A neti pot.Nasal irrigation is sometimes recommended to thin or remove mucous from the nose. The two most common conditions that produce mucous are upper respiratory infections (e.g., the “common cold”) and allergies. Irrigation may also be beneficial to clear out dust, dirt, and allergens, and to allow the cilia within the nose to function more efficiently. Cilia are organelles that work to move mucous and debris in the nose (among other parts of the body) to a location where they can be expelled more easily. Another benefit of nasal irrigation is that it moisturizes the mucous membranes inside the nose.

Methods of Nasal Irrigation

Irrigation can be pulsatile or non-pulsatile (sometimes called “laminar flow”). Each type has its advocates. It is generally felt to be a safe practice so long as Read more »

This post, Everything You Wanted To Know About Nasal Irrigation, was originally published on Healthine.com by Paul Auerbach, M.D..

Osteoporosis Treatment With Bisphosphonates: Is Exercise Good Or Dangerous?

X-ray of a fractured femur boneMy 86 year-old mother, who is generally in good health, slipped and fell recently and suffered a fractured femur. She was unfortunate to have suffered the accident, but had the good fortune to be discovered quickly, treated promptly and well by the paramedics who responded to her, and then to have a swift and skillful operation by an orthopedic surgeon to repair the fracture. Almost miraculously, she was standing upright (with a considerable amount of pain) the next day and had begun the rehabilitation process.

At her age—indeed at any age—a fractured femur is a very significant injury. This past year, I have learned of friends and others who have suffered falls and broken their legs, ankles, or backs, as well as others who suffered “pathological fractures.” The latter group had the bones break from normal daily stresses, without a traumatic incident, because the bones were weak and/or osteoporotic. More than a few of these injuries occurred outdoors, associated with stumbles on the trail or falls.

All of this highlights features of an excellent review article that was published this past year in the New England Journal of Medicine. Authored by Murray Favus, MD, it is entitled “Biphosphonates for Osteoporosis” (New England Journal of Medicine 2010;363:2027-35). Anyone who is contemplating taking or administering this therapy would benefit from reading this article. Read more »

This post, Osteoporosis Treatment With Bisphosphonates: Is Exercise Good Or Dangerous?, was originally published on Healthine.com by Paul Auerbach, M.D..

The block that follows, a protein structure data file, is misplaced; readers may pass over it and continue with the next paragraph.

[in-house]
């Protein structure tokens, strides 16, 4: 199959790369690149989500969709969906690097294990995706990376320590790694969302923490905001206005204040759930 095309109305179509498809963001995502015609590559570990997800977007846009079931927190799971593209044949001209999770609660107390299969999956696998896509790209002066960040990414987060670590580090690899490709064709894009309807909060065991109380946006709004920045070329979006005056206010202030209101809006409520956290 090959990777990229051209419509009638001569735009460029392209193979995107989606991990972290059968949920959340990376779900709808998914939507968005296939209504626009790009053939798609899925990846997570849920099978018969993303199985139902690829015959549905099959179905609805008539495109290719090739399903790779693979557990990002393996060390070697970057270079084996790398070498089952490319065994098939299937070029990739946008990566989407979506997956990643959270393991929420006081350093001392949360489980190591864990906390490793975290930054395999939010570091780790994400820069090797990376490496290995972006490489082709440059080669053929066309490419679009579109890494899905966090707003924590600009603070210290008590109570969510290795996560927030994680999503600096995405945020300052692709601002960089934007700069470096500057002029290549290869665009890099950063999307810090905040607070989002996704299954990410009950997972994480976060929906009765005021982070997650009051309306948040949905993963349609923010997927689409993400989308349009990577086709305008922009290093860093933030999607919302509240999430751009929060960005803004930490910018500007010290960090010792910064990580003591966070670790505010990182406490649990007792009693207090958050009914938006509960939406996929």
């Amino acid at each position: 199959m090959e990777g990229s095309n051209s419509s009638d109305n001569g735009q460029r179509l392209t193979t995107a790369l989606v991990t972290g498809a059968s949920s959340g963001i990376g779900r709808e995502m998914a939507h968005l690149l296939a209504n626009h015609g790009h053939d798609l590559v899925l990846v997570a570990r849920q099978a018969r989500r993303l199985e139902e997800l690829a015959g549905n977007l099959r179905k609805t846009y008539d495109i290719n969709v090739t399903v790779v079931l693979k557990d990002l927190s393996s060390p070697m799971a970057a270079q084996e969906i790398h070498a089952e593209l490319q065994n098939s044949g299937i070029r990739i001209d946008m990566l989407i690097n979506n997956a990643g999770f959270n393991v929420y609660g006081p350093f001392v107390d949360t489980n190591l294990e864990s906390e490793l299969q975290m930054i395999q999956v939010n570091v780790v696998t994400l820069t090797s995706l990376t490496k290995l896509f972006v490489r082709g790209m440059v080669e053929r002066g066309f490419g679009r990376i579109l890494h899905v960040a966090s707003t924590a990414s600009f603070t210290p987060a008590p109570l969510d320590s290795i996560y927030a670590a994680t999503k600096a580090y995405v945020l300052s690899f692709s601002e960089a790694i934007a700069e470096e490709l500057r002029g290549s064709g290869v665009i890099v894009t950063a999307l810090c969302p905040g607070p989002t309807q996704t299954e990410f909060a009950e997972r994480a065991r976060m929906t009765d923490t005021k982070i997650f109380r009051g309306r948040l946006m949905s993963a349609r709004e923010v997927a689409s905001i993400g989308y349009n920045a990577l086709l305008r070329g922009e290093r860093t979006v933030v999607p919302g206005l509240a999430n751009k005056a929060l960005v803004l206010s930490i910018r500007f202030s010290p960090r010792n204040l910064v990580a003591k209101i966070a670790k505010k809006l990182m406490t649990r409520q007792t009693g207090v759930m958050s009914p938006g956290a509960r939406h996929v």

Latest Interviews

IDEA Labs: Medical Students Take The Lead In Healthcare Innovation

It’s no secret that doctors are disappointed with the way that the U.S. healthcare system is evolving. Most feel helpless about improving their work conditions or solving technical problems in patient care. Fortunately one young medical student was undeterred by the mountain of disappointment carried by his senior clinician mentors…

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How To Be A Successful Patient: Young Doctors Offer Some Advice

I am proud to be a part of the American Resident Project an initiative that promotes the writing of medical students residents and new physicians as they explore ideas for transforming American health care delivery. I recently had the opportunity to interview three of the writing fellows about how to…

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Latest Book Reviews

Book Review: Is Empathy Learned By Faking It Till It’s Real?

I m often asked to do book reviews on my blog and I rarely agree to them. This is because it takes me a long time to read a book and then if I don t enjoy it I figure the author would rather me remain silent than publish my…

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The Spirit Of The Place: Samuel Shem’s New Book May Depress You

When I was in medical school I read Samuel Shem s House Of God as a right of passage. At the time I found it to be a cynical yet eerily accurate portrayal of the underbelly of academic medicine. I gained comfort from its gallows humor and it made me…

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Eat To Save Your Life: Another Half-True Diet Book

I am hesitant to review diet books because they are so often a tangled mess of fact and fiction. Teasing out their truth from falsehood is about as exhausting as delousing a long-haired elementary school student. However after being approached by the authors’ PR agency with the promise of a…